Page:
Our highest order of gentry and nobility, who do not maintain town-establishments, have


and Sabloniers to reside at, and would disdain to hear or read of any plan by which they might save a hundred or two, during their annual visit. What, though they lose all they bring to London; honour, health, and social habits? a half-year's retirement to the country, and calling over the rent-roll of their farmer-flats, sets all to rights again. Not so, the Birmingham tool-maker, or Yorkshire clothier;



every ten pounds deducted from his hard- earnings, straitens by so much his already narrow means of making the two-ends meet. And if the fact were not so, what man, with the spirit of an Englishman, would tacitly assent to be polled, sheared, and laughed at by the sharks of town ? Lodging-house-keepers, nor those who let out their best apartments, in order to enjoy the attic air, are to be stigmatised as sharks, however; but that constant disposition in the townbreds to overcharge and overreach countrymen, which was noticed in pages 11-15, as pertaining to sharpers, extends, in some slight degree, into every avocation and calling; the disposition pervades entire classes or trades, in some few cases. Who would take lodgings, or themore genteel apartments, at a furniture-broker's, or a clothes-salesman, for example, without first insuring his neck, and making his last will and testament; for, most assuredly, he runs little risk of making a formal last dying-speech. More honour does not exist among the traders of any town in the civilized world than constantly sways the great majority of Londoners but we must except from this concession those who administer to the immediate calls of the countryman newly arrived. Those among them who do not avail themselves of this assumed privilege, and they are few indeed, act under the persuasion that their best policy lies in a totally different course of proceeding, and rightly too.

As to the exorbitant charges made for lodgings, to persons newly come to Town, the waiters, and other persons about the inns, are mostly to blame; they expect a gratuity for the recommendation, and this is charged upon the stranger, threefold. The plan of taking lodgings or apartments, by any one intending to remain in town some time (say a week) is most desirable on many accounts, which may all be summed up in few words; viz. the irregularity that a public-house superinduces in persons of sober habits, and the entire subversion of his commercial views, in one who is already a free liver. Either description of persons should seek out a private house to reside in, examine himself the premises and neighbourhood, and make stipulations for the supply of his comforts, his conveniences, and occasions, leaving nought to after explanations. The terms of payment should be short, unless his luggage be large; his manners need not be repulsive, but if he indulge in familiarity, and is young, he will havesome part of the family on his back; expenses and cozening follow. Although some well-conditioned fellows do not care a brass farthing about the honesty of their lodgers, they do like vastly to know every tittle about the stranger's business, manufactory, mode of life, &c. as the case maybe. If he remain long at his lodgings, impertinence is thereby engendered, unless he adroitly give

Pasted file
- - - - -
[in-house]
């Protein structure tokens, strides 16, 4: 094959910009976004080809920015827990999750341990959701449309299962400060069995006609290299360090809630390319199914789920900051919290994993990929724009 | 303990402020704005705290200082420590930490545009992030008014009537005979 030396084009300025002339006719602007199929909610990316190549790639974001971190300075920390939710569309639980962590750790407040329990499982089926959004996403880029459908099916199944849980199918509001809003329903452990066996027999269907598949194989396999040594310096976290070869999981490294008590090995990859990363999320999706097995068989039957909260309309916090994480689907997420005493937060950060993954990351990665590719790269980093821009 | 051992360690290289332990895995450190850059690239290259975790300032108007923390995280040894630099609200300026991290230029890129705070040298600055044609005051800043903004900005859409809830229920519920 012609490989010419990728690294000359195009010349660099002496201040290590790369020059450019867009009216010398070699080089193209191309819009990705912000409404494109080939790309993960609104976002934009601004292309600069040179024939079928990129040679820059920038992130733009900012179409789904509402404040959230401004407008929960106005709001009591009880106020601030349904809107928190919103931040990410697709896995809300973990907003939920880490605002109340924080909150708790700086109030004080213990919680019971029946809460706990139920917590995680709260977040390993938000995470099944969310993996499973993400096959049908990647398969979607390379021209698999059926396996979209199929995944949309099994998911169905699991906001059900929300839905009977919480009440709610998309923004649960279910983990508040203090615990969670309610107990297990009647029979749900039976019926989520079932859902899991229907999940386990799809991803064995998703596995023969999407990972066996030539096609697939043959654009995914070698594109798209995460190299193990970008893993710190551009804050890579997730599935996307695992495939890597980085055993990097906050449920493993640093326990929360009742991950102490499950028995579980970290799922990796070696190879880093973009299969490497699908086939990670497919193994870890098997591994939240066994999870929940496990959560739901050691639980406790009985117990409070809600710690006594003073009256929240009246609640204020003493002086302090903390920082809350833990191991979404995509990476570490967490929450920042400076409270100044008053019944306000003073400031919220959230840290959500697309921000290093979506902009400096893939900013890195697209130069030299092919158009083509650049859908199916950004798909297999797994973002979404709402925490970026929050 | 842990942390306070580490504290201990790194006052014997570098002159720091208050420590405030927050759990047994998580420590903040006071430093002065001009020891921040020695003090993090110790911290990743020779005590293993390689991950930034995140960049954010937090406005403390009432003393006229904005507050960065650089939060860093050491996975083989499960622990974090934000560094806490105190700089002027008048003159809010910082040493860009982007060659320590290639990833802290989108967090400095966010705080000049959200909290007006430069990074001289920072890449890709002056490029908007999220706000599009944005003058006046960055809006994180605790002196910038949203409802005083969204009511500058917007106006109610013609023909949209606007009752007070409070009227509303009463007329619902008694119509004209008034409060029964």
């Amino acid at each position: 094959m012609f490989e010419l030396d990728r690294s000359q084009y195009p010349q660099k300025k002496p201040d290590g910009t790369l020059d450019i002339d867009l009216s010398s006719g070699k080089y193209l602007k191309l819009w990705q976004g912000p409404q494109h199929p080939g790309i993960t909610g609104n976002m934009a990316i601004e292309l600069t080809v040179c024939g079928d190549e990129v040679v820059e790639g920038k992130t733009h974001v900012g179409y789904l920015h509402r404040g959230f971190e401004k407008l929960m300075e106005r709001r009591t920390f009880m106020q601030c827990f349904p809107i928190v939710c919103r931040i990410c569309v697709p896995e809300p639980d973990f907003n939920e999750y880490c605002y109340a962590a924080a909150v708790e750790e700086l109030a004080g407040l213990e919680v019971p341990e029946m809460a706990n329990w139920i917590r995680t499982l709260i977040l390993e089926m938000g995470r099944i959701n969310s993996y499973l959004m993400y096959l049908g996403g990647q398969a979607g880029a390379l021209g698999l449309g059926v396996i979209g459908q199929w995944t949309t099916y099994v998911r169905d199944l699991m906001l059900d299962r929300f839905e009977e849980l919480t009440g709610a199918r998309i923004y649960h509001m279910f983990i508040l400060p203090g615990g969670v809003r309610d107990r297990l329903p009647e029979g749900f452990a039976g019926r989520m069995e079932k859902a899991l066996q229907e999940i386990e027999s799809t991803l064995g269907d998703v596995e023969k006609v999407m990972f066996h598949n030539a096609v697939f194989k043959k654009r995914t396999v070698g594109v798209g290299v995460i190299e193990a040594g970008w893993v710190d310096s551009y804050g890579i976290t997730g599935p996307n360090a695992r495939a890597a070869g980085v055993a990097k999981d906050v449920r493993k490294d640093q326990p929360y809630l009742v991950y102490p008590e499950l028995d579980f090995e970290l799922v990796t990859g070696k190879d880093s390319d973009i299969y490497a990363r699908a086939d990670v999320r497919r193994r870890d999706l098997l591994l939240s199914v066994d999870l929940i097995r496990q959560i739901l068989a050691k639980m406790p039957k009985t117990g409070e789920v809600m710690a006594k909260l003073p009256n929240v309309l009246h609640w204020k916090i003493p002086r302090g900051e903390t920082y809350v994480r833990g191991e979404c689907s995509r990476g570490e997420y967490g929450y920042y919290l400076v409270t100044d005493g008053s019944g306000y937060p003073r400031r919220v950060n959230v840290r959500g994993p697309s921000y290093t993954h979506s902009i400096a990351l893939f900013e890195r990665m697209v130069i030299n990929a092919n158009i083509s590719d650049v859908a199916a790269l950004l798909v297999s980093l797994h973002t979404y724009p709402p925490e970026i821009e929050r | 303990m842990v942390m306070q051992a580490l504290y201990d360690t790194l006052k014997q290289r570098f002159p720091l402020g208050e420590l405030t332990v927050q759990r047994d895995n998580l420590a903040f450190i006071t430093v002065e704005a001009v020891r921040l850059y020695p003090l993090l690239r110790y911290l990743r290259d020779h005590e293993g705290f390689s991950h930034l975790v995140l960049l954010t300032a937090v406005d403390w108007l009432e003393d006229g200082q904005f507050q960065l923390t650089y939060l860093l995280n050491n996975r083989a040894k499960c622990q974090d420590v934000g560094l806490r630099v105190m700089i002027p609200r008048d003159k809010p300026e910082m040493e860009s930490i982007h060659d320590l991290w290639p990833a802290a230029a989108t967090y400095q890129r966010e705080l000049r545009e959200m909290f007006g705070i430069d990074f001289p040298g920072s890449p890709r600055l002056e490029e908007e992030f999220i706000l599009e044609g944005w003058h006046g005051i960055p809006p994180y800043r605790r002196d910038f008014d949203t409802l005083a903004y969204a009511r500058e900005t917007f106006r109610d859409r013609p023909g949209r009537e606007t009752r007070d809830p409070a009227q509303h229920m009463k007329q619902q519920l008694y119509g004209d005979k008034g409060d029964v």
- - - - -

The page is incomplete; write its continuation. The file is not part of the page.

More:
them to understand, he can recommend to them future visitors in abundance: a view to mammon sways their future conduct.

No doubt, the masters of inns and their dependants can, if they will, recommend to good and appropriate places for private living, and always do this when thronged with company; but in cases of slack trade, they are most unlikely to do so faithfully, because they would, thereby, be cutting their own throats. No: let the stranger make inquiries of tradespeople in the neighbourhood, where his business chiefly lies; of the butcher, baker, greengrocer, perhaps at some evening assembly of smoke-a-pipe citizens, where some member of the C. C. may nightly fumigate his constituents into good humour, and smoke their politics with his